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  • Gabby Womack

Where the Rhythm Takes You by Sarah Dass

Rating: 4 Stars

Genre: Young Adult/Teen - Second Chance Romance


"Inspired by Jane Austen’s Persuasion, Where the Rhythm Takes You is a romantic, mesmerizing novel of first love and second chances.

Seventeen-year-old Reyna has spent most of her life at the Plumeria, her family’s gorgeous seaside resort in Tobago. But what once seemed like paradise is starting to feel more like purgatory. It’s been two years since Reyna’s mother passed away, two years since Aiden—her childhood best friend, first kiss, first love, first everything—left the island to pursue his music dreams.

Reyna’s friends are all planning their futures and heading abroad. Even Daddy seems to want to move on, leaving her to try to keep the Plumeria running.

And that’s when Aiden comes roaring back into her life—as a VIP guest at the resort.

Aiden is now one-third of DJ Bacchanal—the latest, hottest music group on the scene. While Reyna has stayed exactly where he left her, Aiden has returned to Tobago with his Grammy-nominated band and two gorgeous LA socialites. And he may (or may not be) dating one of them…" - TheStoryGraph



Sarah Dass did a beautiful job of creating this story from the imagery of Tobago and island culture to Reyna's experience of love lost and found. The audiobook was just as engrossing.

Reyna and Aiden make such a sweet and creative couple. While I could feel the chemistry between them sometimes, I kind of hoped for a bit more backstory to what they were like together as teens. There are flashbacks but so many of them are cut short by interruptions, which drives home the reality of strict Caribbean parenting, but made their relationship seem not as deep as the author was trying to imply it was.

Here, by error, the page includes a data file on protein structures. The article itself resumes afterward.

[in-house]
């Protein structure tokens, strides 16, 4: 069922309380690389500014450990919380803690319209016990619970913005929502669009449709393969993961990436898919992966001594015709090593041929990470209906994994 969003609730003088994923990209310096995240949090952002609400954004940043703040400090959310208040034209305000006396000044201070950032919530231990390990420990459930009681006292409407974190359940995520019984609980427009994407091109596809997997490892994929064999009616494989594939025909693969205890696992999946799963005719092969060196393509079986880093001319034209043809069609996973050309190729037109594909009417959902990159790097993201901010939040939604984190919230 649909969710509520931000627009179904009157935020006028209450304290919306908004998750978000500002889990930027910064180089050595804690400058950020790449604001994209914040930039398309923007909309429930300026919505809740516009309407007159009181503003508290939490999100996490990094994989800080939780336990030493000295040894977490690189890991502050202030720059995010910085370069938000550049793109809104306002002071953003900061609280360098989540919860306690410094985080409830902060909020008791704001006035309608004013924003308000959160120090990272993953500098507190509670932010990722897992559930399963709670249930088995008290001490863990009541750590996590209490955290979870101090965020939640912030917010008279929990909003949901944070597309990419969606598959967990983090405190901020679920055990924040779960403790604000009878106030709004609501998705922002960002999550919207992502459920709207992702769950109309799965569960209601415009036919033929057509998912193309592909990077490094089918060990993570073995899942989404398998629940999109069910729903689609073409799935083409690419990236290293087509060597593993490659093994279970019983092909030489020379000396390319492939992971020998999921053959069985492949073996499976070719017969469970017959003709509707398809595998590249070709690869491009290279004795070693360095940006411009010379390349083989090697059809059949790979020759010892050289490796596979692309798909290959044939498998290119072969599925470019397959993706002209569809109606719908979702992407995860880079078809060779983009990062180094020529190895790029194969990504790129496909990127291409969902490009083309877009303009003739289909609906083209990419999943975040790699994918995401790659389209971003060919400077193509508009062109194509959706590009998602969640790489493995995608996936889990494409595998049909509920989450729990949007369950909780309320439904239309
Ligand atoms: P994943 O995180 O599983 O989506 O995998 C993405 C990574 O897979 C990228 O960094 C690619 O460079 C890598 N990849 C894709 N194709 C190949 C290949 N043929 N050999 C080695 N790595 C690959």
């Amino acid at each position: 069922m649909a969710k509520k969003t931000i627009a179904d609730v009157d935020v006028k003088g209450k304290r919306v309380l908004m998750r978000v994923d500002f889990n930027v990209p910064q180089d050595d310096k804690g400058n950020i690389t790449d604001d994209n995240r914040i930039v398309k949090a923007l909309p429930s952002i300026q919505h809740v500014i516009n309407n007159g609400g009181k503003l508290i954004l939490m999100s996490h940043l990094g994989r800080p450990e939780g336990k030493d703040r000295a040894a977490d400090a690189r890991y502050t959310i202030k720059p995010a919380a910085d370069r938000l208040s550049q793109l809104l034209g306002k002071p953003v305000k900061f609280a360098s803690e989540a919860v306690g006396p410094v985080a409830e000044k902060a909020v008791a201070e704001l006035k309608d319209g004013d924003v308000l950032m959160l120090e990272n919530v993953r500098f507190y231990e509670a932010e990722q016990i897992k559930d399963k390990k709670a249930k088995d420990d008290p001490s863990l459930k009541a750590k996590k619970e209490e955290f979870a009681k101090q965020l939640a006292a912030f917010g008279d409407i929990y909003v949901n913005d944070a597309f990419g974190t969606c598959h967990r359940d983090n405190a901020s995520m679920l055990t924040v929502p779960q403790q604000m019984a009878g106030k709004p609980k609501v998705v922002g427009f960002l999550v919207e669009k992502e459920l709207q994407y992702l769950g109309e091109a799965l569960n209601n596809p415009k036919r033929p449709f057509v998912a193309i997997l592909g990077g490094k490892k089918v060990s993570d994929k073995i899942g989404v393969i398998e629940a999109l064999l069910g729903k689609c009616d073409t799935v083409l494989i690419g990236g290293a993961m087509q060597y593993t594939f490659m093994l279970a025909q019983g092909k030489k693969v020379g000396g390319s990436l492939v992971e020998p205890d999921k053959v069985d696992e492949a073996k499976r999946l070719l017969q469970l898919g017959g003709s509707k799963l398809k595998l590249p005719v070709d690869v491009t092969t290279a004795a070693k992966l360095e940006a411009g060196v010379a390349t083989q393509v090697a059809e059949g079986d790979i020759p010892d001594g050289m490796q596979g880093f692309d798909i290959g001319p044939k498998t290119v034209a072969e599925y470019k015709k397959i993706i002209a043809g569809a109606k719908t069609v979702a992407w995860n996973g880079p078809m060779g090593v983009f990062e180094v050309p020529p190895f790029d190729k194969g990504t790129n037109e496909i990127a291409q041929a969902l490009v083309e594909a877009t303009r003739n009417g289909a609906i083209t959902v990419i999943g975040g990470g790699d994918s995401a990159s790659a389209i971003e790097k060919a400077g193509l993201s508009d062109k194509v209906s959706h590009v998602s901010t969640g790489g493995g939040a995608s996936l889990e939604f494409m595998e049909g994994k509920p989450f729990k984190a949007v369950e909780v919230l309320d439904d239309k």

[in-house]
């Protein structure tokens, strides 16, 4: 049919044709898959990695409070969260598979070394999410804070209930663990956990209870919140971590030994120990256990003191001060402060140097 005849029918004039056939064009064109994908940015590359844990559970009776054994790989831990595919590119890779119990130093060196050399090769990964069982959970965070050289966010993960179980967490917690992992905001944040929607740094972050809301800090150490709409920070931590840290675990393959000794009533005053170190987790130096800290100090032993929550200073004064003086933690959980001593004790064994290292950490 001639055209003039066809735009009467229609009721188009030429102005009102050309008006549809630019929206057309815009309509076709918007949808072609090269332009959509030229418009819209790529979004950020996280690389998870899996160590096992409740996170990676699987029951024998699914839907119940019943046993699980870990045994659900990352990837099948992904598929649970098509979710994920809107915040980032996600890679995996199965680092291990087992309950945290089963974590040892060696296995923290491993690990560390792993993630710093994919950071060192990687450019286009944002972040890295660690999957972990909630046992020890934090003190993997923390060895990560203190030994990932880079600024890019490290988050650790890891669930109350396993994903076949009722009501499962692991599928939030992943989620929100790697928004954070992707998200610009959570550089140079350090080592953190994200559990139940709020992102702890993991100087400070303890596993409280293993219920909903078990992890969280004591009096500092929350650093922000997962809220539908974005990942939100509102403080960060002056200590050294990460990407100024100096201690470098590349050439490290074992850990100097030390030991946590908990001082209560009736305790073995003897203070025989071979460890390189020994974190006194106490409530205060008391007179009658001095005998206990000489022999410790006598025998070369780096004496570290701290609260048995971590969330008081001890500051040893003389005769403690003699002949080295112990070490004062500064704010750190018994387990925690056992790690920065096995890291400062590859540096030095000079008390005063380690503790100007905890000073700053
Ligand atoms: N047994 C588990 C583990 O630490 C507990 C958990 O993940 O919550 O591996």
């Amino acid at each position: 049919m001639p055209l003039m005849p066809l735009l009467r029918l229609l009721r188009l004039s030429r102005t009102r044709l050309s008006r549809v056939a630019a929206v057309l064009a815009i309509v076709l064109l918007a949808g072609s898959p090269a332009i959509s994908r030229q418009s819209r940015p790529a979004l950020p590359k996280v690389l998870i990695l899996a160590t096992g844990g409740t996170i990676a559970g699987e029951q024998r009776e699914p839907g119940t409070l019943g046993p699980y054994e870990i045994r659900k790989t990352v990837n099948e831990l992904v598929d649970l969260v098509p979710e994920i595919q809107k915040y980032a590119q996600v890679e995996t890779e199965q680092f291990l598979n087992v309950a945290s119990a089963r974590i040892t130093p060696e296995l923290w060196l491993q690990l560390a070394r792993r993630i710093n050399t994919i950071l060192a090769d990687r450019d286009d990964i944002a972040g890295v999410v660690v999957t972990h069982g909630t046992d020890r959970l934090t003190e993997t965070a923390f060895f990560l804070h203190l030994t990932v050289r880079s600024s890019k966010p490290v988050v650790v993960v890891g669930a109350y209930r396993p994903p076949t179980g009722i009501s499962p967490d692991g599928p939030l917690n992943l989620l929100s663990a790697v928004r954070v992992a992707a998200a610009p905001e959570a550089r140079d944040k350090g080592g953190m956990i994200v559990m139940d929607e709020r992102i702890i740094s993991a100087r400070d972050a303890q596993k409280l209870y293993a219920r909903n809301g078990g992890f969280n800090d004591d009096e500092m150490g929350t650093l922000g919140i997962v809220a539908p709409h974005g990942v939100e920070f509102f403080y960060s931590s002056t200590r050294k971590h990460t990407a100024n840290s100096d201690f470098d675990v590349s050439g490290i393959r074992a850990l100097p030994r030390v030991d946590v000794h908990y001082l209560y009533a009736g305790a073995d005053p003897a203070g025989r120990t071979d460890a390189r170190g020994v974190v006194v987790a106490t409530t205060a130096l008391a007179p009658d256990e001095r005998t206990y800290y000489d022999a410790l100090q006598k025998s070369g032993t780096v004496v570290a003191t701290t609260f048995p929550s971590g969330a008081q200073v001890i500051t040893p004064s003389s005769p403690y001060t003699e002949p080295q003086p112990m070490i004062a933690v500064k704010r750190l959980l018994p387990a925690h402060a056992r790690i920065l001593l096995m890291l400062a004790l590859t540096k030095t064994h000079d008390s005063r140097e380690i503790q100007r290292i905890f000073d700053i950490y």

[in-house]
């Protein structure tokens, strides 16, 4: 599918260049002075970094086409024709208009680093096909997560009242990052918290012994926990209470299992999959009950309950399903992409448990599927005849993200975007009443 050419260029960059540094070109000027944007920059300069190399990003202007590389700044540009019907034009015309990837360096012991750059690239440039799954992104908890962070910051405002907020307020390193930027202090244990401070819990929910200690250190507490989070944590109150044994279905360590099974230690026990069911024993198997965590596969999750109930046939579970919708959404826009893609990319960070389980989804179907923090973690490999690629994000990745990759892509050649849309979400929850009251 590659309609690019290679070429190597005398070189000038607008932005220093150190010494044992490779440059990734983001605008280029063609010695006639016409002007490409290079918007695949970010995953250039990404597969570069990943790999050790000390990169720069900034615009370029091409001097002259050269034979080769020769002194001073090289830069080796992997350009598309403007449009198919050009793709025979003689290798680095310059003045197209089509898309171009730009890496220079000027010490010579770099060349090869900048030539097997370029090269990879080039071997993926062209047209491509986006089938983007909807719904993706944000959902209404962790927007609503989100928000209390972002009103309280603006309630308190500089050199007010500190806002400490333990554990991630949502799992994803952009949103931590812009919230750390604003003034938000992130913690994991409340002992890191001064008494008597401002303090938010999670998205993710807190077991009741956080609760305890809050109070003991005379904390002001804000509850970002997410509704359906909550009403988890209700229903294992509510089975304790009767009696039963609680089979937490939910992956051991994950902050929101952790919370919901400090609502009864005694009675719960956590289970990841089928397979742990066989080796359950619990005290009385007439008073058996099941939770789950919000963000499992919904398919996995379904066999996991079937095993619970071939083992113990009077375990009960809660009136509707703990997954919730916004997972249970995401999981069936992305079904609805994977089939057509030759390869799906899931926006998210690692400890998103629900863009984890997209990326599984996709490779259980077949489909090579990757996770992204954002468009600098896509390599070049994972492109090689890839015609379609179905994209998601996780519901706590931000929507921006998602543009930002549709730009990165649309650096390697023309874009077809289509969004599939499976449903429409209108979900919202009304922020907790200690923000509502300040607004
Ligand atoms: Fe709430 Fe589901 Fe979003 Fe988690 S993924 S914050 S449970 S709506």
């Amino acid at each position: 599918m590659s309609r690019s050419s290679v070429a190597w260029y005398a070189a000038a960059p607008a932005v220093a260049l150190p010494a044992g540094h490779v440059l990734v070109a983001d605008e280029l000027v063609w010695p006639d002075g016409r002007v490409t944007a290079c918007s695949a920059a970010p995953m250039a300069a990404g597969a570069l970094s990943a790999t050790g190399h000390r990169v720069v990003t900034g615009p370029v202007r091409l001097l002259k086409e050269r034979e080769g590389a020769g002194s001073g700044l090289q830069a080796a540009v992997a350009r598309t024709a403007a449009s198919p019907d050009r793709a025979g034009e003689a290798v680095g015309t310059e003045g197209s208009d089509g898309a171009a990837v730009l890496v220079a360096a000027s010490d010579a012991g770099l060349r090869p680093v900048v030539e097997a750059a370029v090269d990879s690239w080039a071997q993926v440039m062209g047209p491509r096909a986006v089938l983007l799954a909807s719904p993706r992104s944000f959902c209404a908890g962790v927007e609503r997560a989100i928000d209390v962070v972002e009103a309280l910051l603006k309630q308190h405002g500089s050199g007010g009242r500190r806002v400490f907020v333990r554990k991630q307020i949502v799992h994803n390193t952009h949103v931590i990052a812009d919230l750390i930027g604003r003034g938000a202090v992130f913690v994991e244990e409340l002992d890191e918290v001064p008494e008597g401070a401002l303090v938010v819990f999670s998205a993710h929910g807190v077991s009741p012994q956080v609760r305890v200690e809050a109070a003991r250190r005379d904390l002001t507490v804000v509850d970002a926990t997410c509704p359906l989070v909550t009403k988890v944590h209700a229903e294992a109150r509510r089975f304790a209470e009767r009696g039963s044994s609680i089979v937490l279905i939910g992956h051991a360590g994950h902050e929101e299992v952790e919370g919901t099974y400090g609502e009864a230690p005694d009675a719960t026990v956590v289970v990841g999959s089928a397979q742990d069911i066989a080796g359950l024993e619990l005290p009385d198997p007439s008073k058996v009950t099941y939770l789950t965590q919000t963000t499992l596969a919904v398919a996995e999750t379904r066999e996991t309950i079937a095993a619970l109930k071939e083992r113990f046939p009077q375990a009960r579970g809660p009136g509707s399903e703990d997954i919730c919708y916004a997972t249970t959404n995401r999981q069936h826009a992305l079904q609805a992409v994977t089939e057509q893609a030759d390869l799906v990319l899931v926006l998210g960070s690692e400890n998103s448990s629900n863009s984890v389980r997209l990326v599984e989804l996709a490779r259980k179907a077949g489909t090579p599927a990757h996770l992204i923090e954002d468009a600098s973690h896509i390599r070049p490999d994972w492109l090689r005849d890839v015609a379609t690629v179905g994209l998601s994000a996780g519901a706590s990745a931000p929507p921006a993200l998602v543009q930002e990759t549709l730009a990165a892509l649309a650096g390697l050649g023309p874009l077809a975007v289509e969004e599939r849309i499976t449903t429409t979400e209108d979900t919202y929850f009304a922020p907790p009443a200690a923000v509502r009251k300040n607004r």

Although this story is primarily a second chance romance, it also focuses a significant amount on Reyna's memories, grief, and relationship with her mom. This gave the story more roots, I think. Like many, Reyna struggles with building up her mom in her memories as an ideal woman but keeps remembering the rifts. She strives to make her mom proud and seems to feel as though chasing her dreams would somehow disrespect her. The Plumeria was a core part of who her mother was and it makes sense that in Reyna's grief she would cling to it. It's difficult to avoid almost deifying our family members who have passed away because it's a comfort to remember only the best of them, but that's not fair to the living and the harm that their loved ones might have inflicted. This quote felt so real to me:

"I braced for the overwhelming swell of grief that usually followed memories like this. It did not come. The memory still held a somber edge, but there was a sweetness to it as well."

Moving on from loss is different for everyone, but it was nice to read a description of how I feel when I remember them.

I love that Reyna's best friend Olivia gave her some tough love. She knew that her friend was going through something that only she could pull herself out of and that she'd regret her decision to walk away from painting later. In fact, most of the folks that Reyna interacts with are pretty supportive. They may step away from conflict sometimes, but they always address it in order to move on. This book is about moving on, but it's also about realizing (with age) that the lessons and relationships that may not have worked in the past can become better when reexamined.

This is the first second chance romance I've ever read and I think I'll be reading more after this! The Soca playlist is such a bonus, too! You can access it on my Bookish Playlists page.


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